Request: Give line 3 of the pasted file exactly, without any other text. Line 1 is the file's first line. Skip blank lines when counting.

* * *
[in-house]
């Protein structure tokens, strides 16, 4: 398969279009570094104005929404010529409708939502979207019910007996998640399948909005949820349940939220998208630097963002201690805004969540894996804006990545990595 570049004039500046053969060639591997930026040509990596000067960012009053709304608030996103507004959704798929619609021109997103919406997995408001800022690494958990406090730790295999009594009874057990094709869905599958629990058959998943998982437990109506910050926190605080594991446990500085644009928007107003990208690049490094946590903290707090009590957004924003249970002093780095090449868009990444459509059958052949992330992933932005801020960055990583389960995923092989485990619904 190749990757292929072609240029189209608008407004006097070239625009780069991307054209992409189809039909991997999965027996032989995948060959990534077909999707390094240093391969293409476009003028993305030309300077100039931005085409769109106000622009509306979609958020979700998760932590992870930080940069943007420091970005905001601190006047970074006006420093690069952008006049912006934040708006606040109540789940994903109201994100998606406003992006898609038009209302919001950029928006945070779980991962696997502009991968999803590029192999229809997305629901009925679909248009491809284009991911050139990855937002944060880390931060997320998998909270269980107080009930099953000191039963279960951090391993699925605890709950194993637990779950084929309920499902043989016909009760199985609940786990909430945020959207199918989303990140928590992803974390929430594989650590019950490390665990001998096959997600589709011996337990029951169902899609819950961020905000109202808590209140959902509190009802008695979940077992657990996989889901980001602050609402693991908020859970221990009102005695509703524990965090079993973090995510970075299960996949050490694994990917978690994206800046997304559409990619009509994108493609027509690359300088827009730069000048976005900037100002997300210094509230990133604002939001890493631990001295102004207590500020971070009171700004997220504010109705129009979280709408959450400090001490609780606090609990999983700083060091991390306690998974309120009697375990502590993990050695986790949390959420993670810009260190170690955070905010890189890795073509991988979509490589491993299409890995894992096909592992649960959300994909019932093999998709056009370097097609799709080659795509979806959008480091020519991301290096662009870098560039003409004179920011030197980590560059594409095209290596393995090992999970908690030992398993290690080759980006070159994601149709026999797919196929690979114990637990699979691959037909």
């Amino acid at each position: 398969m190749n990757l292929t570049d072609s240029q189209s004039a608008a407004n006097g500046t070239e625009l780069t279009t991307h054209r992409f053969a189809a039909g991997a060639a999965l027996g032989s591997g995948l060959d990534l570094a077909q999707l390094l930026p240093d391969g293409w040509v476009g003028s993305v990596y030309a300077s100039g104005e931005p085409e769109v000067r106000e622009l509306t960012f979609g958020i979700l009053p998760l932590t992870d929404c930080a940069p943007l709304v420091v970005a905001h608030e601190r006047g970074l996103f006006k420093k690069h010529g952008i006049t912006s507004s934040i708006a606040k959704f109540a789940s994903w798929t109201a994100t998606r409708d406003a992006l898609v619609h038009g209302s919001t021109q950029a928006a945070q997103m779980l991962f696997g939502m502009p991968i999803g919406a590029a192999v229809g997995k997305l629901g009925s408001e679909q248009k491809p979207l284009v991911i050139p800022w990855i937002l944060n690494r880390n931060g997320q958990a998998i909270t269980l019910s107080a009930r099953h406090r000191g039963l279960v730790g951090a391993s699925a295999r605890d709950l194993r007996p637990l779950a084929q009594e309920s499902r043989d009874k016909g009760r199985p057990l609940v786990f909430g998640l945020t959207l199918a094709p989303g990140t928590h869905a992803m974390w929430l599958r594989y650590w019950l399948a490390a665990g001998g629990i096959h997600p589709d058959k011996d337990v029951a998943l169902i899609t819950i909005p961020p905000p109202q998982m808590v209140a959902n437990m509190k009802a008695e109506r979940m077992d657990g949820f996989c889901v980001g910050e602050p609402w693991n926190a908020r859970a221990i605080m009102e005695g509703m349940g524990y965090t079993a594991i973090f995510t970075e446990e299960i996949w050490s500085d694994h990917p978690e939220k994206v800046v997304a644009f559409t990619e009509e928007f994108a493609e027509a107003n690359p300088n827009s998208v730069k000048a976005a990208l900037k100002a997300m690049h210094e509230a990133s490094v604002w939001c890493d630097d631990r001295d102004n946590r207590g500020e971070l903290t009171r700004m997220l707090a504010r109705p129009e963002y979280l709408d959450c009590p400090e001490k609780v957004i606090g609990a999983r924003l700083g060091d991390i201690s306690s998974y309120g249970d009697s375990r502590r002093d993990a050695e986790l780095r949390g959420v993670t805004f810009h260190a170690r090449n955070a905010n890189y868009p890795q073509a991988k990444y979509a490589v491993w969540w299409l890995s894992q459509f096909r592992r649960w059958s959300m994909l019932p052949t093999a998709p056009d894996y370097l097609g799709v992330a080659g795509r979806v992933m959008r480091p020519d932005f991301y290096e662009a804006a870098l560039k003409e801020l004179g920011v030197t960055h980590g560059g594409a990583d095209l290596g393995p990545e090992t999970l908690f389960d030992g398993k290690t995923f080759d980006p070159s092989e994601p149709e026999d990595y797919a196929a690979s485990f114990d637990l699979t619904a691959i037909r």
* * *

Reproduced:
């Amino acid at each position: 398969m190749n990757l292929t570049d072609s240029q189209s004039a608008a407004n006097g500046t070239e625009l780069t279009t991307h054209r992409f053969a189809a039909g991997a060639a999965l027996g032989s591997g995948l060959d990534l570094a077909q999707l390094l930026p240093d391969g293409w040509v476009g003028s993305v990596y030309a300077s100039g104005e931005p085409e769109v000067r106000e622009l509306t960012f979609g958020i979700l009053p998760l932590t992870d929404c930080a940069p943007l709304v420091v970005a905001h608030e601190r006047g970074l996103f006006k420093k690069h010529g952008i006049t912006s507004s934040i708006a606040k959704f109540a789940s994903w798929t109201a994100t998606r409708d406003a992006l898609v619609h038009g209302s919001t021109q950029a928006a945070q997103m779980l991962f696997g939502m502009p991968i999803g919406a590029a192999v229809g997995k997305l629901g009925s408001e679909q248009k491809p979207l284009v991911i050139p800022w990855i937002l944060n690494r880390n931060g997320q958990a998998i909270t269980l019910s107080a009930r099953h406090r000191g039963l279960v730790g951090a391993s699925a295999r605890d709950l194993r007996p637990l779950a084929q009594e309920s499902r043989d009874k016909g009760r199985p057990l609940v786990f909430g998640l945020t959207l199918a094709p989303g990140t928590h869905a992803m974390w929430l599958r594989y650590w019950l399948a490390a665990g001998g629990i096959h997600p589709d058959k011996d337990v029951a998943l169902i899609t819950i909005p961020p905000p109202q998982m808590v209140a959902n437990m509190k009802a008695e109506r979940m077992d657990g949820f996989c889901v980001g910050e602050p609402w693991n926190a908020r859970a221990i605080m009102e005695g509703m349940g524990y965090t079993a594991i973090f995510t970075e446990e299960i996949w050490s500085d694994h990917p978690e939220k994206v800046v997304a644009f559409t990619e009509e928007f994108a493609e027509a107003n690359p300088n827009s998208v730069k000048a976005a990208l900037k100002a997300m690049h210094e509230a990133s490094v604002w939001c890493d630097d631990r001295d102004n946590r207590g500020e971070l903290t009171r700004m997220l707090a504010r109705p129009e963002y979280l709408d959450c009590p400090e001490k609780v957004i606090g609990a999983r924003l700083g060091d991390i201690s306690s998974y309120g249970d009697s375990r502590r002093d993990a050695e986790l780095r949390g959420v993670t805004f810009h260190a170690r090449n955070a905010n890189y868009p890795q073509a991988k990444y979509a490589v491993w969540w299409l890995s894992q459509f096909r592992r649960w059958s959300m994909l019932p052949t093999a998709p056009d894996y370097l097609g799709v992330a080659g795509r979806v992933m959008r480091p020519d932005f991301y290096e662009a804006a870098l560039k003409e801020l004179g920011v030197t960055h980590g560059g594409a990583d095209l290596g393995p990545e090992t999970l908690f389960d030992g398993k290690t995923f080759d980006p070159s092989e994601p149709e026999d990595y797919a196929a690979s485990f114990d637990l699979t619904a691959i037909r």